Ciarlo Fruit & Nut Olive Oil


Ciarlo Fruit and Nut, LLC is a small producer of extra virgin olive oils, located in northern Solano County, California, about half-way between the communities of Winters and Vacaville, in an area known as “The English Hills”. The top of the property is about 360 feet in elevation, in which we reap the benefits of heat inversion. Our trees rarely freeze in the winter months. We planted our first olive trees in 2005, with more trees planted three years later. Varieties planted on the back side of the property include Koroneiki, a Greek olive, and Arbosano, and Arbequina, both Spanish varieties.

In the spring of 2015, another variety of trees, Hojiblanca, was planted. In the spring of 2017, the final olives were added on the front of the property, Picual and more Hojiblanca. Both are Spanish varieties.

Our oil is laboratory tested by AgbioLab and certified with the California Olive Oil Council, which verifies that our oil is free from defects and is 100% Extra Virgin olive oil, meeting COOC standards.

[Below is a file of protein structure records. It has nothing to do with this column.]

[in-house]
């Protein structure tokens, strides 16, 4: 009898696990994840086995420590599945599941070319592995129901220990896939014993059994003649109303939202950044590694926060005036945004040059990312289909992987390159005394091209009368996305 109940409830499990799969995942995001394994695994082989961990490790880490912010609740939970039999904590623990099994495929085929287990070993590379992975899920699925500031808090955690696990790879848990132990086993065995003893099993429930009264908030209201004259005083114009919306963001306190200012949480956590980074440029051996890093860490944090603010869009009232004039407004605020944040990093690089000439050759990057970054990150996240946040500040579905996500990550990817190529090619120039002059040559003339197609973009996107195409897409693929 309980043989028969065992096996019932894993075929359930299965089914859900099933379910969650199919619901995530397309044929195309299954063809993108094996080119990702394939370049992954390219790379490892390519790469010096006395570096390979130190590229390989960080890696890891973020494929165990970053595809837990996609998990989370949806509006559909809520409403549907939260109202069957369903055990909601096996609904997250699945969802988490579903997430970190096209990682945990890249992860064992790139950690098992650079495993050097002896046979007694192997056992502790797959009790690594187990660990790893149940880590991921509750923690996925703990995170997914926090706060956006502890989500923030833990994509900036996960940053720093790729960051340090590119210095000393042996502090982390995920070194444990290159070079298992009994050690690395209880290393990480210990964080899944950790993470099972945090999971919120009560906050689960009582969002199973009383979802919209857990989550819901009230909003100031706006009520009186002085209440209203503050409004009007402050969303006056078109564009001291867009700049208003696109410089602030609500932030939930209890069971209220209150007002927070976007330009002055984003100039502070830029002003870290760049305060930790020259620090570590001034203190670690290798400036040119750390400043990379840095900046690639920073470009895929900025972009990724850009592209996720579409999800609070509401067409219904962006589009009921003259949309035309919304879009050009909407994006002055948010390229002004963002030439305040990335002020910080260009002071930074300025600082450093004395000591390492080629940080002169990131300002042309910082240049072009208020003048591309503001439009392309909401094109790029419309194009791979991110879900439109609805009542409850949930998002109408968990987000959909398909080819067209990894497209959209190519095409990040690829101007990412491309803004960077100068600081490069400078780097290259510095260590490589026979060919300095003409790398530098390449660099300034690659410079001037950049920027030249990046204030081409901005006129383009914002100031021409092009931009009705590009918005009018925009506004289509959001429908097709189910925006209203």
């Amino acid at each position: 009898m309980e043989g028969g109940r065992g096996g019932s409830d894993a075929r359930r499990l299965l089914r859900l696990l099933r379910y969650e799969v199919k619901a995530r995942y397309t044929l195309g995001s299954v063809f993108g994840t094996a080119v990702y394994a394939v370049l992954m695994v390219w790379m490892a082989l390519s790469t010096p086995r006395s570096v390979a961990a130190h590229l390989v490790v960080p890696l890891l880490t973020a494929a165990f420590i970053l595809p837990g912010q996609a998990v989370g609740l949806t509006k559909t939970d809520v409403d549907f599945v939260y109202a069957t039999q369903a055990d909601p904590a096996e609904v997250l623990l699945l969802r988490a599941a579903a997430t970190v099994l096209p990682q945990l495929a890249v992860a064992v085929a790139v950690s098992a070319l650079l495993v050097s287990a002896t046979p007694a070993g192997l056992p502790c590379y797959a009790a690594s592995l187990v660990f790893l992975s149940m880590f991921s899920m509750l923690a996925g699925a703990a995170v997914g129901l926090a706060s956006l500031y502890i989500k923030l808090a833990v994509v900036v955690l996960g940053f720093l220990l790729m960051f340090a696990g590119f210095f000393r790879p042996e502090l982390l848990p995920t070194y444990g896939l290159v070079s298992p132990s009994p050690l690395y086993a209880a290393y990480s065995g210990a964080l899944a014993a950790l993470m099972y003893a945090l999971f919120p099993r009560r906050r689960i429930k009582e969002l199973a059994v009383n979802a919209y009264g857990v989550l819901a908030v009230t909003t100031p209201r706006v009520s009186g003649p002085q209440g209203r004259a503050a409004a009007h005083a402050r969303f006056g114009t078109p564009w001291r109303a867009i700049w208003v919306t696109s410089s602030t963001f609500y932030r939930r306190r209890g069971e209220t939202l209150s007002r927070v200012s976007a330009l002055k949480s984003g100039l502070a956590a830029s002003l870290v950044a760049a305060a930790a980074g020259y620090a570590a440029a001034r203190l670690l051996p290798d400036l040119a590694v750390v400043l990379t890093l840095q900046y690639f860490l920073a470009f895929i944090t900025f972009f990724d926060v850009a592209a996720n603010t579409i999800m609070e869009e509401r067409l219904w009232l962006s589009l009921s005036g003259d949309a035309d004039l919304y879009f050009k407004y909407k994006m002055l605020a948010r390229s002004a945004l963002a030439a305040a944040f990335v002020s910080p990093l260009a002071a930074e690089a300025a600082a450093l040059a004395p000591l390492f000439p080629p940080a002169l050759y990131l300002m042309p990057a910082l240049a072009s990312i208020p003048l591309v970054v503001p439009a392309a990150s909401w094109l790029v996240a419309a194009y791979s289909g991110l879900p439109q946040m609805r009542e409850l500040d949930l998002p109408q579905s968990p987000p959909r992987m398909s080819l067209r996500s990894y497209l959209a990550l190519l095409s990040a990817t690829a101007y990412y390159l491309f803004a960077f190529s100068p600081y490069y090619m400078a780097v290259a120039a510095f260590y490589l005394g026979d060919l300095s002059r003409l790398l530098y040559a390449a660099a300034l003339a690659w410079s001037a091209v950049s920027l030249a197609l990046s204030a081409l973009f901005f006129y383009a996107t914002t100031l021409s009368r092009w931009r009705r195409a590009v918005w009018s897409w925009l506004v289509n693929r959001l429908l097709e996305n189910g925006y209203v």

The oils are allowed to settle for several months before bottling to minimize sediment in the bottle. We bottle in dark glass to prevent light degradation. Each bottle is topped off with a shot of Argon, an inert gas, further protecting the oil from Oxygen degradation. Our Extra Virgin Olive Oils are wonderful as a final finish when drizzled over roasted vegetables or meats, especially fish. Use in salad dressings, as a dipping for bread, or drizzled over freshly-cooked pasta, tossing in crushed red pepper, chopped fresh parsley, minced garlic, fresh lemon juice, to suit your own personal taste. Try the oils over rich vanilla ice cream, for a fast and impressive dessert.

There are a variety of stone fruit trees on the property, the fruit from which goes into making jams and jellies. In addition, we have several varieties of citrus fruit trees, the fruits of which are used in the production of jams, jellies, marmalades, and other preserves. We also have rhubarb plants, pomegranate, fig, and laurel bay trees.